<>Grayscale Investment Group, the crypto-oriented asset manager, has launched a multi-million dollar TV campaign that is supposed to persuade investors to drop gold for Bitcoin. The ad, which will air on cable TV, streaming services, and even social media, portrays gold as a remnant of the past.
Dropping bulky gold bars
According to Fortune, the ambitious #DropGold campaign started on May 1 with an ad that vividly shows how unpractical gold is in the digital era. A man stands in the middle of a financial district with a bunch of gold bars in his hands and decides to drop his gold riches while a woman in front of him decides to do that same. The whole scene turns into a pandemonium with people stacking gold bars in shopping carts and losing their gold coins, but the two are dashing to leave this place.
The need for aggressive marketing
According to Grayscale CEO Barry Silbert, gold represents a better store of value than Bitcoin, since it is easier to store and it actually has utility, as the above-mentioned ad states.
“What’s a 23 year old going to do with a gold bar? I’m highly confident they’re going to sell it,” he told Fortune.
As Bitcoin is struggling to win over regulators, there is a need for more marketing efforts. Silbert claimed that the approval of the first gold ETF in 2004, which subsequently pushed its price through the roof, was attributed to an ‘aggressive’ campaign by the World Gold Council. A similar scenario could take place if the US Securities and Exchange Commission (SEC) greenlights a Bitcoin ETF.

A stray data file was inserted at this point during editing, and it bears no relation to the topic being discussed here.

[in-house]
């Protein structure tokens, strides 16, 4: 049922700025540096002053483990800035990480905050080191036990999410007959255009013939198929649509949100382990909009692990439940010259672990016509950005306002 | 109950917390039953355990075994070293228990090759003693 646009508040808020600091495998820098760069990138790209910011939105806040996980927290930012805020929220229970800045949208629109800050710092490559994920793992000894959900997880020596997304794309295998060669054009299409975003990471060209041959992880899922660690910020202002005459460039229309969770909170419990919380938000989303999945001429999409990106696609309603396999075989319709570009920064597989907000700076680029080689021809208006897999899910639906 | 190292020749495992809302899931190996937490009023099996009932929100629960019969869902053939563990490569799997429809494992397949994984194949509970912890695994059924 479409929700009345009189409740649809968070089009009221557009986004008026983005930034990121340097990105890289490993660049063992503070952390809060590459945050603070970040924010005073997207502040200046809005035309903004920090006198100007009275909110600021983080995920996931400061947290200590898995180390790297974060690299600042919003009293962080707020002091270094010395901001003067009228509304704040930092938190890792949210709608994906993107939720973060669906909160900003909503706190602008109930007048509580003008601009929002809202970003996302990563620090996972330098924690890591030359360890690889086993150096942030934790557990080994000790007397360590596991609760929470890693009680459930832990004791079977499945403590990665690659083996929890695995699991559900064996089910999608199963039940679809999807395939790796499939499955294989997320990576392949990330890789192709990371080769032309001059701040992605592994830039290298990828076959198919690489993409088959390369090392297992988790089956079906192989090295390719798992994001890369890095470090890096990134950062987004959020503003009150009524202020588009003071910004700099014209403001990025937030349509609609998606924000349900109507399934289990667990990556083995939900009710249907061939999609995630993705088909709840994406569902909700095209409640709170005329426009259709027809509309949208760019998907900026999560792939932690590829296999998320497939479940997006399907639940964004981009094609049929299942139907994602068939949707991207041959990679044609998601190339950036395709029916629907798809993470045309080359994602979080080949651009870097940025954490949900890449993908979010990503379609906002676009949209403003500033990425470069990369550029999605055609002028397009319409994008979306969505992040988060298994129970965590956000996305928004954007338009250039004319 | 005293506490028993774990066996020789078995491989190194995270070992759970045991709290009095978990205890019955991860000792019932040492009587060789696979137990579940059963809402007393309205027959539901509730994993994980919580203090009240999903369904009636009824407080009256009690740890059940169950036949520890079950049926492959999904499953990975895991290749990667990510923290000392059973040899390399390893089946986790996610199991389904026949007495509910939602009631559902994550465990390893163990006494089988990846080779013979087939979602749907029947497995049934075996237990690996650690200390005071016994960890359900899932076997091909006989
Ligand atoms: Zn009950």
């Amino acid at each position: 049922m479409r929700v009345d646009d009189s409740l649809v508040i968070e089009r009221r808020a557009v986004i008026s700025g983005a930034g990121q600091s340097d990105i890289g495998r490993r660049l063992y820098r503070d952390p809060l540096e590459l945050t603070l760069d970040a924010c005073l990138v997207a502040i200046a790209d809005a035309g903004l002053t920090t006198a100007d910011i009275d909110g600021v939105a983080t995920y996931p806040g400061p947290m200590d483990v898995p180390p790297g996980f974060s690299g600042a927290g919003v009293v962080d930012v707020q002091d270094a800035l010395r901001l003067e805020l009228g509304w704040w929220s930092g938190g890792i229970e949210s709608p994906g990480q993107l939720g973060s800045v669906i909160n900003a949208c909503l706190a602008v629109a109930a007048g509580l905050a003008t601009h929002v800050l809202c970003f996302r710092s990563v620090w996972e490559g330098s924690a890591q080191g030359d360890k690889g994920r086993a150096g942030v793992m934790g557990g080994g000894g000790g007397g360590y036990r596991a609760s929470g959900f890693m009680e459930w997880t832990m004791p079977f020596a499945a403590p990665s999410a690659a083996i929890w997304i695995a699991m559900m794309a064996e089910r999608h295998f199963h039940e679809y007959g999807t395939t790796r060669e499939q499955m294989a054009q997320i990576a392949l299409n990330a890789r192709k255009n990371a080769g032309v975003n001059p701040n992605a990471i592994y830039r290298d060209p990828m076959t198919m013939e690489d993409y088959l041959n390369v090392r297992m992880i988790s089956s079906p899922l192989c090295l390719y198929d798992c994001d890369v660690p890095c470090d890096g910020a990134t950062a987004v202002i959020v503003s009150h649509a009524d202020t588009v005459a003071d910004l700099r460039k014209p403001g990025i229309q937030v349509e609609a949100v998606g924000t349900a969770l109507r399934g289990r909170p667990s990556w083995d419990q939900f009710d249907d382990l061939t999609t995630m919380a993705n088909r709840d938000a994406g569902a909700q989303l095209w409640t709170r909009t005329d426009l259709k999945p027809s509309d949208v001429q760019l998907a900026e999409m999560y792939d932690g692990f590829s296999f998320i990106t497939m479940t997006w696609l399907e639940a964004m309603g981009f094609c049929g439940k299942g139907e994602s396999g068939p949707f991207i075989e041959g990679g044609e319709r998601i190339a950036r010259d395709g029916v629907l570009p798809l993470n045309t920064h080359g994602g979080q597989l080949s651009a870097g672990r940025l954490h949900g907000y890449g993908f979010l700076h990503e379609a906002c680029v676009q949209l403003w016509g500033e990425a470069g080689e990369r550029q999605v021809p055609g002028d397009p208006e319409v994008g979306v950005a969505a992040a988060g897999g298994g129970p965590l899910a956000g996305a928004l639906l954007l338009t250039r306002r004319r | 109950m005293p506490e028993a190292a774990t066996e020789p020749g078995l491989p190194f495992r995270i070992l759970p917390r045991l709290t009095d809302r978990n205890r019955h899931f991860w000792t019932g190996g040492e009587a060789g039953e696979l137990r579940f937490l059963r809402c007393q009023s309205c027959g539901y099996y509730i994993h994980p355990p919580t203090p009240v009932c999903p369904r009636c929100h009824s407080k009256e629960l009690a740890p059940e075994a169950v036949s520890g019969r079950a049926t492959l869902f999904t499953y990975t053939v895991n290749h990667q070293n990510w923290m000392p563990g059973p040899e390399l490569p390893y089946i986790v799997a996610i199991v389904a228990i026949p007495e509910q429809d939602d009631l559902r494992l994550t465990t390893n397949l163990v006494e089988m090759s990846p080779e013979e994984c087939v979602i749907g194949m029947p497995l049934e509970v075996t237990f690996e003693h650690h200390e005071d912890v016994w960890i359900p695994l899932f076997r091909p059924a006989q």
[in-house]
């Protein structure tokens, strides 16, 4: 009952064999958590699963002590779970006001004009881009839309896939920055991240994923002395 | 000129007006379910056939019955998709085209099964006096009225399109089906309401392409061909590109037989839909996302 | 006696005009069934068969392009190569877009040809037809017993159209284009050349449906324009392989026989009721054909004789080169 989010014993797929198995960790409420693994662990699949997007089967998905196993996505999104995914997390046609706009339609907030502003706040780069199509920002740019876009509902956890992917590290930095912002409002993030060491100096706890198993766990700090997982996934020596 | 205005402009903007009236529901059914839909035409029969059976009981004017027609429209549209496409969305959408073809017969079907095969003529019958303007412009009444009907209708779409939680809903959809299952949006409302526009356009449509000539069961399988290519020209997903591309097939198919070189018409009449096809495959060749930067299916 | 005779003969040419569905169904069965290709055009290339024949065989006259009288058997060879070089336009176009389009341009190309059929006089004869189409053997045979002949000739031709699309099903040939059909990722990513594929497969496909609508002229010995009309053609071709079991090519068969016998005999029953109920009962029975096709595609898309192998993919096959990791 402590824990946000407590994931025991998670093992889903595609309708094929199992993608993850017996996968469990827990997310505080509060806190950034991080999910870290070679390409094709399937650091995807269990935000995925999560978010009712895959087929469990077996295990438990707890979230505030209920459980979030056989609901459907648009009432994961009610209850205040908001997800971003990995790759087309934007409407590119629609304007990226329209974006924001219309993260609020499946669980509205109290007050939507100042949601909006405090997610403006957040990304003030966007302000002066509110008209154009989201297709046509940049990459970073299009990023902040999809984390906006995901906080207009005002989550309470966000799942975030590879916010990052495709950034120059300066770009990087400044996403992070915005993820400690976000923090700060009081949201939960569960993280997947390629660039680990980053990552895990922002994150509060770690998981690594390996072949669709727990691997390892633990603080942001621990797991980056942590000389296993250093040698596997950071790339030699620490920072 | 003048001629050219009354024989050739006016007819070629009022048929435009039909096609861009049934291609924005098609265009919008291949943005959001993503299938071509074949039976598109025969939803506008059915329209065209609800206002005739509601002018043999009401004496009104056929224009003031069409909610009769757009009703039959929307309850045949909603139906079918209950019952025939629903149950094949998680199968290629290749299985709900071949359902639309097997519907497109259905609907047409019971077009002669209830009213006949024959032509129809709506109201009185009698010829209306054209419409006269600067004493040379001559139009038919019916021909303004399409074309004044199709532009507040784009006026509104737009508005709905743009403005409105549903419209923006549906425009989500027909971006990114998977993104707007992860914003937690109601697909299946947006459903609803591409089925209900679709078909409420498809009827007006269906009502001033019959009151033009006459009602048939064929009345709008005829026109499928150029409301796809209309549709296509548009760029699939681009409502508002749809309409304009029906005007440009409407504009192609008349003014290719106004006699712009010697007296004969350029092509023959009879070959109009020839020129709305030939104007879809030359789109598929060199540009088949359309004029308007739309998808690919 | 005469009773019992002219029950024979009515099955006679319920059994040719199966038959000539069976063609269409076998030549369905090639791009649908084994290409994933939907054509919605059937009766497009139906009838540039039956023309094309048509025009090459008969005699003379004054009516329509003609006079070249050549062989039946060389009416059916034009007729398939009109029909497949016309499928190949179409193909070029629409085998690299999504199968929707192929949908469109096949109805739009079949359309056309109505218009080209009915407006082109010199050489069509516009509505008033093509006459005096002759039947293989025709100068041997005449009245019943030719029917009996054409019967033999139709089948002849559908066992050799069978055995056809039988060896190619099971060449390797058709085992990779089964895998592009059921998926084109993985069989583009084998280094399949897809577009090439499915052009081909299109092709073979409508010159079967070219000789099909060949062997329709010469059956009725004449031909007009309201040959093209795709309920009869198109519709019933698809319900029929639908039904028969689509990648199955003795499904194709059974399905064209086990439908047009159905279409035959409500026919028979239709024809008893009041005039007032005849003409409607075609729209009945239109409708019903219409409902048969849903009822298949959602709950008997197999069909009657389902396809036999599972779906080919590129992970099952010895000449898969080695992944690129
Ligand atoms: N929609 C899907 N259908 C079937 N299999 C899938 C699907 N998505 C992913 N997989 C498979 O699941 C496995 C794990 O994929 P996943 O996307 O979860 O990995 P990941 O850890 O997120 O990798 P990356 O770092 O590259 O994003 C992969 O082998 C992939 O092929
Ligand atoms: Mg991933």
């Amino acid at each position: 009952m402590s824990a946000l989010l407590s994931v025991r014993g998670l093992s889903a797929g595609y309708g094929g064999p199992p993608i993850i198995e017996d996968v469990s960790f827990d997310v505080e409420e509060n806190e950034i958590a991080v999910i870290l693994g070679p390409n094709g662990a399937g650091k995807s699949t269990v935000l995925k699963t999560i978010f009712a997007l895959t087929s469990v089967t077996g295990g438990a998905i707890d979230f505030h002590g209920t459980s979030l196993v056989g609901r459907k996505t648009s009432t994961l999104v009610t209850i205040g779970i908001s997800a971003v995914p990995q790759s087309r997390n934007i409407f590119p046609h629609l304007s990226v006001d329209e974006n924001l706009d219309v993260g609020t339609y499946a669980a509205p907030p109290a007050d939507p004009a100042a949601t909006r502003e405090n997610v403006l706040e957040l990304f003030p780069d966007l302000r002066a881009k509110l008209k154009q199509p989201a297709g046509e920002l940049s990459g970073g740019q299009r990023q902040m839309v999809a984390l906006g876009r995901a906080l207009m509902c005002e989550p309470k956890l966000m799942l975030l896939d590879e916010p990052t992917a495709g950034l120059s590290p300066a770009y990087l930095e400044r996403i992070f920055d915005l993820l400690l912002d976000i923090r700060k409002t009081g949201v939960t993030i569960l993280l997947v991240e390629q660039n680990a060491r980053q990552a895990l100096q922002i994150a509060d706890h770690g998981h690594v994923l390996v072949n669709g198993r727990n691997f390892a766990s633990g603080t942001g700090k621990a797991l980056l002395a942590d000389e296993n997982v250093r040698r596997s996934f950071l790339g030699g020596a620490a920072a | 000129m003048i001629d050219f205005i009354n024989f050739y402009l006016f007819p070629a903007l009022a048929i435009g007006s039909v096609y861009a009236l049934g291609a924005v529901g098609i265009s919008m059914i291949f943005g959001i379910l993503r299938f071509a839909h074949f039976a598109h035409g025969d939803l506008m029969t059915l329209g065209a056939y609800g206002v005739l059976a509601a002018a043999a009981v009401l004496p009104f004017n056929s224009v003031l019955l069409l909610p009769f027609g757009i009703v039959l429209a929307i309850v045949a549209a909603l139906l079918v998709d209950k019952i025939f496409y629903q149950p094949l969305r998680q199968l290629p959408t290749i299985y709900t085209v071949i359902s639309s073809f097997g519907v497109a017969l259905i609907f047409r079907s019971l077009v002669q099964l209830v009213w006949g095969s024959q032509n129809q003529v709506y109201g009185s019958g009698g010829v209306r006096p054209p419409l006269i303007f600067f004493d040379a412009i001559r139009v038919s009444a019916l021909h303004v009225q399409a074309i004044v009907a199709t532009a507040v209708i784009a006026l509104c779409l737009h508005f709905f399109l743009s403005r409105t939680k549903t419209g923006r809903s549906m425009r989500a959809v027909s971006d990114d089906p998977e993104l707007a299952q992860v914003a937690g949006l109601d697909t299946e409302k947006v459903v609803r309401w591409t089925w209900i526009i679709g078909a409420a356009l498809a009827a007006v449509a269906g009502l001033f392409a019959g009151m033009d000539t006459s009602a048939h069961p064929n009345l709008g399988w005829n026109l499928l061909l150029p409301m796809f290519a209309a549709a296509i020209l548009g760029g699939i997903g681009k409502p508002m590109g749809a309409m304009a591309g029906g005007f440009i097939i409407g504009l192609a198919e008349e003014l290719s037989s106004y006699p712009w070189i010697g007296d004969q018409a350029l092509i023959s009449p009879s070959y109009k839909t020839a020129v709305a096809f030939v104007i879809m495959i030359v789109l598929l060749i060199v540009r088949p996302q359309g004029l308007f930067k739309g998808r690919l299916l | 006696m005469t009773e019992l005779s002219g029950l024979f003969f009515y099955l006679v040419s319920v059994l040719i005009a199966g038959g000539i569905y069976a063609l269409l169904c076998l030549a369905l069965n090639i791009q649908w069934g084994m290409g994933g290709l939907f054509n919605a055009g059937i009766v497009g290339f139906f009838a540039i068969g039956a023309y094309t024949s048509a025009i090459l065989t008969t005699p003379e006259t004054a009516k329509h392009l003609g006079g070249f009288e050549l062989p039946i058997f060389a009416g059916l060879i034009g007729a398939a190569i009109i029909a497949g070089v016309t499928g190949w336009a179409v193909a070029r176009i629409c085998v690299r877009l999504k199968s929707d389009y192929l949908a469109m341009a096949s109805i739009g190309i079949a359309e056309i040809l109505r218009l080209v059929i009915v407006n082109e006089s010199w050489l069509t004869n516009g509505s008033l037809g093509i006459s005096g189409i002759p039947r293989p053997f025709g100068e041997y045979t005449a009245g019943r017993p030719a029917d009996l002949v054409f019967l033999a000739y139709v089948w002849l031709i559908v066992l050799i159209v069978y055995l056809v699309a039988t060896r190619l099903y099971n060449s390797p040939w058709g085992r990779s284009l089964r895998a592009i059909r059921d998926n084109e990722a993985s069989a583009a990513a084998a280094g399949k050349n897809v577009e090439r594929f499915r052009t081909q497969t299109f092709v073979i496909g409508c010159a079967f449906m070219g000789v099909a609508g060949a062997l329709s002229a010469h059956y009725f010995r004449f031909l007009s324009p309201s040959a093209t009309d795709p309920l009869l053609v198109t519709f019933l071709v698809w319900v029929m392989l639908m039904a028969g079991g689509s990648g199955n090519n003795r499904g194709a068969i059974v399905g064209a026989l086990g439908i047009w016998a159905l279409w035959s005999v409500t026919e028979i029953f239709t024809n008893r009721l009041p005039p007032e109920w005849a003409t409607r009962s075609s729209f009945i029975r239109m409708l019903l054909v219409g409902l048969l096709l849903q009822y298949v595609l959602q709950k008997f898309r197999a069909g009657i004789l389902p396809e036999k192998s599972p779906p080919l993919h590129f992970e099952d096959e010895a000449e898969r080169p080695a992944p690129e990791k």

A new hedge asset?
Grayscale has estimated that dropping at least 5 percent of your gold holdings with Bitcoin (the digital gold) would increase their annual return by 5 percent. However, JPMorgan’s John Normand earlier claimed that Bitcoin is way too volatile to replace traditional hedge assets, such as gold and the Japanese Yen.
As reported by U.Today, the asset manager is responsible for 24 percent of Bitcoin’s institutional trading volumes. Overall, the company (which is now valued at more than $1 bln) holds approximately 1.2 percent of Bitcoin’s total circulating supply.